It is well known that intercollegiate athletics have become a multi-billion-dollar industry benefiting the NCAA and many big-time universities. The athletes whose performance ultimately dictates which team, thus university, will maximize revenue do not receive a financial incentive in doing so. Their incentive is in the form of a free education through the award of a scholarship. The NCAA had even created the term “student-athlete” in order to eliminate court cases that attempt to associate the student-athlete to an employer who should receive such benefits as a wage and worker’s compensation (2, 3, 12, and 13). However, these student-athletes are asked to dedicate an enormous amount of time towards athletics leaving but a small portion of their time for school work. If academic fraud is currently an issue with non-athletes whose time is not largely taken away by athletics, the simple notion of adding an extracurricular activity such as sports should be an expected warning of academic fraud (22). Combine the increased pressure of playing in Division I Men’s Basketball and Football for this student-athlete, and their coach’s job security, it’s easy to understand how quickly thoughts of cheating begin.
Although this paper showed but a slight increase in actual revenue sports being victimized of academic fraud over non-revenue sports, there was a strong correlation of academic fraud in traditional revenue sports, Men’s basketball and football. The reason for this can be related to the culture of which participants in these two sports come from and the behaviors that are associated with it. What it does provide is a bull’s eye on where researchers, scholars, universities, the NCAA and the Department of Education should begin the process of understanding and eliminating academic fraud with collegiate athletics. The recent additions to the NCAA 2016-2017 manual is proof that the organization is listening to the previous research being done of this topic. Future research should show the success of these new policies and recommend suggestions as they play themselves out.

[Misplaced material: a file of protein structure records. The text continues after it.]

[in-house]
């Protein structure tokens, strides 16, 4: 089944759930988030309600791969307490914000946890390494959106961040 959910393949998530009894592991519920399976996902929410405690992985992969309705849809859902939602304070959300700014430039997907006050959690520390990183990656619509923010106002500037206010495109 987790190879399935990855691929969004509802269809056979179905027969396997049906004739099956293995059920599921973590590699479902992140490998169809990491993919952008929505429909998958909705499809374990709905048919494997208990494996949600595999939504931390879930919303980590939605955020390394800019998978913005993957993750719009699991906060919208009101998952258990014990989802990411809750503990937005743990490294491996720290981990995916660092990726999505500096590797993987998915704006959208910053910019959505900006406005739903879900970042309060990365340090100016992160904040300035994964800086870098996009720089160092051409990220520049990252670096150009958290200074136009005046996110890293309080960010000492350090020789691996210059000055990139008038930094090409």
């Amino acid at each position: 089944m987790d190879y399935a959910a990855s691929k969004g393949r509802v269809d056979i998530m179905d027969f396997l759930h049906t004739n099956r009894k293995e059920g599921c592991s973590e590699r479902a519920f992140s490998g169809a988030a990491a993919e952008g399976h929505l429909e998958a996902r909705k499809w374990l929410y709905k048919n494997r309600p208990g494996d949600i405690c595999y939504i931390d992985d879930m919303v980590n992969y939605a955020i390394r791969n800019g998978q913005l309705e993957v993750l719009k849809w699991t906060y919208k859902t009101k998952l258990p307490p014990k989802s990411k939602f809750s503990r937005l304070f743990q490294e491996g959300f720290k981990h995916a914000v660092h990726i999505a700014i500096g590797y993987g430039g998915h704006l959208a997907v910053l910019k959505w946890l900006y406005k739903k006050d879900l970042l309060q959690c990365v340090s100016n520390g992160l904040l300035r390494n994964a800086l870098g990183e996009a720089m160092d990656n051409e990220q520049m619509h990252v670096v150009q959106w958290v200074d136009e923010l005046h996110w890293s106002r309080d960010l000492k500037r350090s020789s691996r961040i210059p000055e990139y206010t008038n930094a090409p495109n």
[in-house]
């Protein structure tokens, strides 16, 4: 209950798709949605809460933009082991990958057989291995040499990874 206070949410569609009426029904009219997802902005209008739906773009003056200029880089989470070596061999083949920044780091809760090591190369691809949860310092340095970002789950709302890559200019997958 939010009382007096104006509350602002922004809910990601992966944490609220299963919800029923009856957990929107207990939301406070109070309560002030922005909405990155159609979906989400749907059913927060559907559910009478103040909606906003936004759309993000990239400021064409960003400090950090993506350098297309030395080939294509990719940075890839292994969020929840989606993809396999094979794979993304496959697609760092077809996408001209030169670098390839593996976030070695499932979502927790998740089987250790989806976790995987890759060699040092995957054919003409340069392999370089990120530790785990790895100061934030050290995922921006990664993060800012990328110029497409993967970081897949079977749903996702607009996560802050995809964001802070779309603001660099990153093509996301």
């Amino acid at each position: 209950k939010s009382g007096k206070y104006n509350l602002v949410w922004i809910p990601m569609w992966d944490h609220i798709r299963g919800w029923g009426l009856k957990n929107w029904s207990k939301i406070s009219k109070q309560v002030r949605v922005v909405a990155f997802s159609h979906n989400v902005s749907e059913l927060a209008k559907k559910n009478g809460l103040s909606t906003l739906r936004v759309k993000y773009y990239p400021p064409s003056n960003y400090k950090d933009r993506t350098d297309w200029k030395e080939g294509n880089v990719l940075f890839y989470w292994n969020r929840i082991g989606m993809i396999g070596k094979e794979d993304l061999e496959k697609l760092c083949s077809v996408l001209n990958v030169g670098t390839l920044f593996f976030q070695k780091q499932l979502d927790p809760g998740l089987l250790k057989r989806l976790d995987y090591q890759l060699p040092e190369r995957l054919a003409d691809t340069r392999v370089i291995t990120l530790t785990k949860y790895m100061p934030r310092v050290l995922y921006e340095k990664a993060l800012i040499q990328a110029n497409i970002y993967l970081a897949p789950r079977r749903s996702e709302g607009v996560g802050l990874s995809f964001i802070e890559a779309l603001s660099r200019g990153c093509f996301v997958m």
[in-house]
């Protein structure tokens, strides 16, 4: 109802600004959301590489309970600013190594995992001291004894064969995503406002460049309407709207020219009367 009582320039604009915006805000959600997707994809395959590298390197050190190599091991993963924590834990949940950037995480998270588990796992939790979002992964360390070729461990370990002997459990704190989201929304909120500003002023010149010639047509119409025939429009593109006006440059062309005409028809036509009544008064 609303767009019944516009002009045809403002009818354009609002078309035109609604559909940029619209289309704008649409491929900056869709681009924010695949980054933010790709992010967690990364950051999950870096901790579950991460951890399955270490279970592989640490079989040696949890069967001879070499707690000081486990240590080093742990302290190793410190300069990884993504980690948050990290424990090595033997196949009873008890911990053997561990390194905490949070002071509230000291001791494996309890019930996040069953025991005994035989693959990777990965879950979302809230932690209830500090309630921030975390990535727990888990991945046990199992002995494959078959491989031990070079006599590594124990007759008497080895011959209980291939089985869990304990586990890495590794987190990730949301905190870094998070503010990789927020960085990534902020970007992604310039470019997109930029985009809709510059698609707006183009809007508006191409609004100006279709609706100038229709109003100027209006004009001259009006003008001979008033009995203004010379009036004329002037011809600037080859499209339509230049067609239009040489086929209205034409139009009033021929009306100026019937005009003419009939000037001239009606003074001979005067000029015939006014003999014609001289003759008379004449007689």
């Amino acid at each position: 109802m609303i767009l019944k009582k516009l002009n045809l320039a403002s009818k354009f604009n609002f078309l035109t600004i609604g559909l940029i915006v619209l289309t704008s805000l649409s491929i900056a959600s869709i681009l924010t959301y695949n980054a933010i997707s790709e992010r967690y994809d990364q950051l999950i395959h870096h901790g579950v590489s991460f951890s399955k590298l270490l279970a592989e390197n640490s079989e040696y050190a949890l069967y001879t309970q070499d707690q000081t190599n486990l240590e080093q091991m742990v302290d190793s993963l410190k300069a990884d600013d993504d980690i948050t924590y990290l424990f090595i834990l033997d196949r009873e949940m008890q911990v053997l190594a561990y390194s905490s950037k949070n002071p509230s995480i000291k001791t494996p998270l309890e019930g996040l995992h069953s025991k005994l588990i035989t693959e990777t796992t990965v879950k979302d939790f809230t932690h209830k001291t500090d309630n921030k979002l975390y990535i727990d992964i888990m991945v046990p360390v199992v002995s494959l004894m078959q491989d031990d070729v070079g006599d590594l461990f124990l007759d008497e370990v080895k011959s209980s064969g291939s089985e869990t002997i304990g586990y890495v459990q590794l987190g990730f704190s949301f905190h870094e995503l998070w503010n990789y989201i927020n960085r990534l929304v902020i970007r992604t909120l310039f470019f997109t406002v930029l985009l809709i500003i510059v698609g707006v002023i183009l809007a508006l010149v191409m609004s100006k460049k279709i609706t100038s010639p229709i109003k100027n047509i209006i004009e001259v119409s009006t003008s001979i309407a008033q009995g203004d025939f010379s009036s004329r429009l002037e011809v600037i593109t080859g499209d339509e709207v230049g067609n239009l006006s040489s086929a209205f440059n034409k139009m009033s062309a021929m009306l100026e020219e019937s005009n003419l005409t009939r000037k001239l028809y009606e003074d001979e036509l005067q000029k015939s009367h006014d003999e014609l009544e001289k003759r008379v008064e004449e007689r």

APPLICATIONS IN SPORT
Academic fraud has been an issue in the NCAA for decades, predominately in collegiate Men’s basketball and football. These sports have the potential to generate significant revenue for universities and thus, result in an increase in those involved with the sport program to support fraudulent activity. Increased attention should be dedicated towards the sport programs that traditionally generate a revenue for the university to strategically define procedures that allow for academic performance.